Wednesday, January 15, 2014

I Did Not, I Could Not, and I Would Not

Tis not that I did choose thee
for Lord, that could not be
this heart would still refuse thee
hadst thou not chosen me

Thou from the sin that stained me
hast cleansed and set me free
of old thou hast ordained me
that I should live to thee

Josiah Conder

Monday, January 13, 2014

Book Review: C. H. Spurgeon Autobiography, Two Volumes

Title:  C. H. Spurgeon (Autobiography) – The Early Years Vol 1
          C. H. Spurgeon (Autobiography) –The Full Harvest Vol 2

Author:  Charles Spurgeon

First Copyright:  1962/1973

Type of Book:  Hardback

General Subject Matter:  Autobiography

Special Features:  Black and White illustrations, Appendix

Price:  $32/40/32.40 or 53.10 for two volume set

ISBN:  978-0-85151-076-7/978-085151-182-5

This is a very unusual historical writing. The author did not actually write or complete this autobiography in his life time. From his own words in the publishers preface, Spurgeon would write “something” and then say to the effect, “Here is another part for my autobiography.” It was until sometime after his death that his wife and publishers compiled Spurgeon’s various writings, completed the unfinished parts, and published his story.

Therefore it is very difficult, at least for me to determine the purpose of the writer for this biography. We do know that Spurgeon was passionate about the God whom he served, the gospel that he preached, and the ministry that he rendered. Spurgeon was careful to steer any glory from himself and on to our Lord. If there were a purpose I think we would be safe in concluding that he wrote the story of his life and ministry for the glory of God.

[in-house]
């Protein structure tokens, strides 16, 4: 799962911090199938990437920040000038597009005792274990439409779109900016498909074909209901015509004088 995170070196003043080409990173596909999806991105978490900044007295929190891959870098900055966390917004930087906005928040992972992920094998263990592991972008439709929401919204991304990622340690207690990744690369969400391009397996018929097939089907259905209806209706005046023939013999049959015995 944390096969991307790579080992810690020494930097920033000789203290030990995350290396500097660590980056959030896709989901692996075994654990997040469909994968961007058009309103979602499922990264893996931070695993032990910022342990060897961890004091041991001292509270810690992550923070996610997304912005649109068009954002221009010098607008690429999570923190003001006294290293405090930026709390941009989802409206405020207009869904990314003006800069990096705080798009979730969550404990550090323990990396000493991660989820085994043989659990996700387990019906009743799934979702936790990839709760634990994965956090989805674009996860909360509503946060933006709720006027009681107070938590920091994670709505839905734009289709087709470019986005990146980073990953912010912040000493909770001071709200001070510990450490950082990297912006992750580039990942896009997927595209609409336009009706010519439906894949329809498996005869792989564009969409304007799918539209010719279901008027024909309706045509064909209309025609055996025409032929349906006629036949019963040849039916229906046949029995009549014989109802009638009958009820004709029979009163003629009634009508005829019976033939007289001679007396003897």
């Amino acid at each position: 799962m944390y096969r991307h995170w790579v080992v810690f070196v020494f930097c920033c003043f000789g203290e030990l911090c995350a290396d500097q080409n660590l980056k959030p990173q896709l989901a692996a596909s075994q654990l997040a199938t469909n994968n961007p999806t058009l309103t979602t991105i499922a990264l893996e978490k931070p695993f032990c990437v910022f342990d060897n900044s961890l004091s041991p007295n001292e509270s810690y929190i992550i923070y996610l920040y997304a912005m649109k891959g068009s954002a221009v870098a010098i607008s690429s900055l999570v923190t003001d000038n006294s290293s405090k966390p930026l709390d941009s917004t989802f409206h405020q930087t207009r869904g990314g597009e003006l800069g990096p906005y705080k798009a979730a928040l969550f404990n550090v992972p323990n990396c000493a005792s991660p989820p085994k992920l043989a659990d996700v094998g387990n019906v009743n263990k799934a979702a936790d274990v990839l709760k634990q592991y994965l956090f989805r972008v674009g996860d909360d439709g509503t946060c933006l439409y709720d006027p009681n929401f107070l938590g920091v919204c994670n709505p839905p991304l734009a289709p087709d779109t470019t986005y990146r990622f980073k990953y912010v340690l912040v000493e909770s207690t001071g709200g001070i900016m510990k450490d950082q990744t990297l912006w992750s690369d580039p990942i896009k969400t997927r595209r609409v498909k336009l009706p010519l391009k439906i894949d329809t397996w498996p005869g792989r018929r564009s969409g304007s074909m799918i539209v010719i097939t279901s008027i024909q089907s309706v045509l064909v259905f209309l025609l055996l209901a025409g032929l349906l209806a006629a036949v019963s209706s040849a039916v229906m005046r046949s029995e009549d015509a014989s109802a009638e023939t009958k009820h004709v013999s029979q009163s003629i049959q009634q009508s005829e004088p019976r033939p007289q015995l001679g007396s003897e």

Many would say that the theme of his biography, or the main subject would be Spurgeon himself. As I read these two volumes I discovered that the theme was similar to the theme of what we call The Acts of the Apostles. The theme of that narrative of course is “the Holy Spirit” or “the acts of the Holy Spirit.” This would hold true to these two volumes, the theme is the works of God through the life and ministry of Charles H Spurgeon.

The Thesis of the autobiography can be discerned from the jacket covesr, “He worshipped Him; he adored Him. He was our Lord’s captive. Whatever Spurgeon did he did it for Christ, and this is his controlling aim in his autobiography which, in a natural way, leads our eyes from his service to the Savior he served…” Jesus Christ is to be worshipped and glorified in all that we do!

Spurgeon developed his theme in his own personal words, experiences, and understanding. Spurgeon developed his theme primary with narration sprinkled often with humorous and homespun descriptive commentary. Spurgeon often gave background, details, and information to tell his “tale” complete his purpose, and to benefit the reader.

Spurgeon’s wife and certainly the publishers took great pain and liberty to place most of his autobiography in a semi-chronological order. According to the publisher’s Spurgeon did not write chronologically but as ideas, thoughts, events, and such came to him.